Alternativity: Being radical when the world just doesn’t make it easy

dirk willems, saving, rescue, print

“Love God and don’t kill people.” This morning Jenna told me that one of her friends could only definitively say that about his faith. “Don’t kill people,” is a manifestly biblical truth (in both the Old and New Testaments), but it is amazing that we are still making exceptions to this rule, and those of us who aren’t, are termed radical or extreme.

Circle of Hope is committed to peace and I think that’s because peace is basically Christian. But unfortunately, today, such a commitment is less of a uniting characteristic and more of a distinctive, and for us in Circle of Hope, it is one of our main distinctives. When our cells discerned what God might be calling us to do in the next year and beyond, prophetically experiencing and sharing our “alternativity” was a big part. We are yearning for a different world when this one seems to be going to hell. It’s a good time to be the church.

Anabaptists, radical reformers that followed the big break up of Luther and the Church, were committed to creating an alternative community, separate from the state. They refused to get baptized into citizenship. Our basic commitment to peacemaking is a fundamental expression of (here’s that word again) “alternativity.”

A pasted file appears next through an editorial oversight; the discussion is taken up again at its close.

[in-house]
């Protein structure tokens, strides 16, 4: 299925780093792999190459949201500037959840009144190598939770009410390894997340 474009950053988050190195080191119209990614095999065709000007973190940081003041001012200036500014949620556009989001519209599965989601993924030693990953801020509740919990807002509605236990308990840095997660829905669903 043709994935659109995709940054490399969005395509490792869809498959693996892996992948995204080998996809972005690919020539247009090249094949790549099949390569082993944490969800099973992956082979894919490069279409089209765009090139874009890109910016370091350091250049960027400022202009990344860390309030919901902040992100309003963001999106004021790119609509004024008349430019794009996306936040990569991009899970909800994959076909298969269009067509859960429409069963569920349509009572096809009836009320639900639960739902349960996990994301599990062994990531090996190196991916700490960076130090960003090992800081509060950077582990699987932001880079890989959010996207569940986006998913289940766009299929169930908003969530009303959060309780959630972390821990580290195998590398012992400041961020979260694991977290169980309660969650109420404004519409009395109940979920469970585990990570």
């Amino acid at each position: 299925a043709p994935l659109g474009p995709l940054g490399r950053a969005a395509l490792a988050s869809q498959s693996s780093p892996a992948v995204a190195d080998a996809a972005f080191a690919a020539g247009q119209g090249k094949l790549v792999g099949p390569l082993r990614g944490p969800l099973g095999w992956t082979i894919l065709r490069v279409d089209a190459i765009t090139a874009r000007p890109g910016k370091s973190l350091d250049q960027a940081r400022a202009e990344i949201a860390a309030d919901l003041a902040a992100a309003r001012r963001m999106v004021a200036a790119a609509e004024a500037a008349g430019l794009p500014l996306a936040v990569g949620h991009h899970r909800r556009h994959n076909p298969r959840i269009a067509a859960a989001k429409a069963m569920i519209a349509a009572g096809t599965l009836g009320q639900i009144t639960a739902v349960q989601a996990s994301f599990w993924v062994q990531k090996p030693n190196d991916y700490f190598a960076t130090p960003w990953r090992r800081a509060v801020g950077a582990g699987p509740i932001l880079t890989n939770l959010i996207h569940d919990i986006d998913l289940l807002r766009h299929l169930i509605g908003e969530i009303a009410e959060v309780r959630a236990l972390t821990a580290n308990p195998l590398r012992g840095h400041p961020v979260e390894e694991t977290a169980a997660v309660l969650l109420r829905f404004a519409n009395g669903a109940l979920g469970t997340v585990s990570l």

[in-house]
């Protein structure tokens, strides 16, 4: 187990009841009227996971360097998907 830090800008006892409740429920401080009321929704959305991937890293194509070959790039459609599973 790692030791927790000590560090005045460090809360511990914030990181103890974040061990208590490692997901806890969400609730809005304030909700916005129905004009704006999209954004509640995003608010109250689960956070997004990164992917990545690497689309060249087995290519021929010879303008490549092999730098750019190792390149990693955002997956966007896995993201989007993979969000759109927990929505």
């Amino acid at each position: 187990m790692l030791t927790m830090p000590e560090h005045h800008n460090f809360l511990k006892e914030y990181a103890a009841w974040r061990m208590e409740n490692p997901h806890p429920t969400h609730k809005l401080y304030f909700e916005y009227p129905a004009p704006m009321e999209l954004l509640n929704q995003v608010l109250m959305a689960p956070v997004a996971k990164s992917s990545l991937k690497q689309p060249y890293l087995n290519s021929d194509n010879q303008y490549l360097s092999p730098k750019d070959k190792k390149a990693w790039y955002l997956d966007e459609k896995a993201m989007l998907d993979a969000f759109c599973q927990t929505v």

But it isn’t so easy to be radical alternatives in the world, which I think all Christians are called to be. Here are three examples.

1 – Tcircle of hope, philadelphia, south jersey, philly, collingswood, churches, church, Jesus, christian, non-denominational, radical faith, faith community, communities, faith communities, pennsauken, circle of hope philadelphia, pacifism, peace, peacekeepinghis morning Eastern University (where I am in seminary), issued an email about its new Military Recruitment Initiative. Colleges all over the country participate in this, but when a Christian university does it, it still amazes me. I know the University isn’t committed to pacifism, but the partnership with the state just strikes me as idolatrous. The purpose of the military is simple: kill people and break things, at least Huckabee thinks so. Seems to me that it is quite wicked, and trying to get kids to do it is wickedly opportunistic, but maybe the bigger problem here is the partnership with the government and an allegiance to it. 

It seems to readily contradict the Christian idea of our kingdom not being of this world. But what is one to do? Protest the school? Withdraw? How does a Christian committed to peace respond? How does a private school struggling with enrollment and the challenges of tuition costs respond without selling its soul?